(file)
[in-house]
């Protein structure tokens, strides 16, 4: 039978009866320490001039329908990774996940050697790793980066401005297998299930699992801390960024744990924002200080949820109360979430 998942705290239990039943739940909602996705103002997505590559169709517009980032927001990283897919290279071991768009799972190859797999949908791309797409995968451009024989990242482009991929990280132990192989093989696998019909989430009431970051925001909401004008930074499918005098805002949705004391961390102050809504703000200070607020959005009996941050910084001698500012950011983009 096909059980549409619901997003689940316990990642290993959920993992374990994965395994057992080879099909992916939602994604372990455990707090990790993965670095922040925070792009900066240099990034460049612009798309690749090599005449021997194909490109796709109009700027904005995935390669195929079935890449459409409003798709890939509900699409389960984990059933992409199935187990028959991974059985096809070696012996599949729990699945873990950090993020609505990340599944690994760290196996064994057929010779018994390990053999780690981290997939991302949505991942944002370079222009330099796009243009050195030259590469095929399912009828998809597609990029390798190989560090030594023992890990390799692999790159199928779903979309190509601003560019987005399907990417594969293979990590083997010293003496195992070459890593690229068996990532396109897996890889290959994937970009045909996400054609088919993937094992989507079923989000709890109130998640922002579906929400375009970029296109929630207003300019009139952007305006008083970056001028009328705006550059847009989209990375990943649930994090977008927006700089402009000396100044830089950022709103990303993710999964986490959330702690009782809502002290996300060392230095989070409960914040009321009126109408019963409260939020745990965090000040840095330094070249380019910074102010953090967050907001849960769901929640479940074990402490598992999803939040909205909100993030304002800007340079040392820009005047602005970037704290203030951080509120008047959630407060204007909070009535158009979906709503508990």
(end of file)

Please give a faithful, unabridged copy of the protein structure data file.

[in-house]
């Protein structure tokens, strides 16, 4: 039978009866320490001039329908990774996940050697790793980066401005297998299930699992801390960024744990924002200080949820109360979430 998942705290239990039943739940909602996705103002997505590559169709517009980032927001990283897919290279071991768009799972190859797999949908791309797409995968451009024989990242482009991929990280132990192989093989696998019909989430009431970051925001909401004008930074499918005098805002949705004391961390102050809504703000200070607020959005009996941050910084001698500012950011983009 096909059980549409619901997003689940316990990642290993959920993992374990994965395994057992080879099909992916939602994604372990455990707090990790993965670095922040925070792009900066240099990034460049612009798309690749090599005449021997194909490109796709109009700027904005995935390669195929079935890449459409409003798709890939509900699409389960984990059933992409199935187990028959991974059985096809070696012996599949729990699945873990950090993020609505990340599944690994760290196996064994057929010779018994390990053999780690981290997939991302949505991942944002370079222009330099796009243009050195030259590469095929399912009828998809597609990029390798190989560090030594023992890990390799692999790159199928779903979309190509601003560019987005399907990417594969293979990590083997010293003496195992070459890593690229068996990532396109897996890889290959994937970009045909996400054609088919993937094992989507079923989000709890109130998640922002579906929400375009970029296109929630207003300019009139952007305006008083970056001028009328705006550059847009989209990375990943649930994090977008927006700089402009000396100044830089950022709103990303993710999964986490959330702690009782809502002290996300060392230095989070409960914040009321009126109408019963409260939020745990965090000040840095330094070249380019910074102010953090967050907001849960769901929640479940074990402490598992999803939040909205909100993030304002800007340079040392820009005047602005970037704290203030951080509120008047959630407060204007909070009535158009979906709503508990």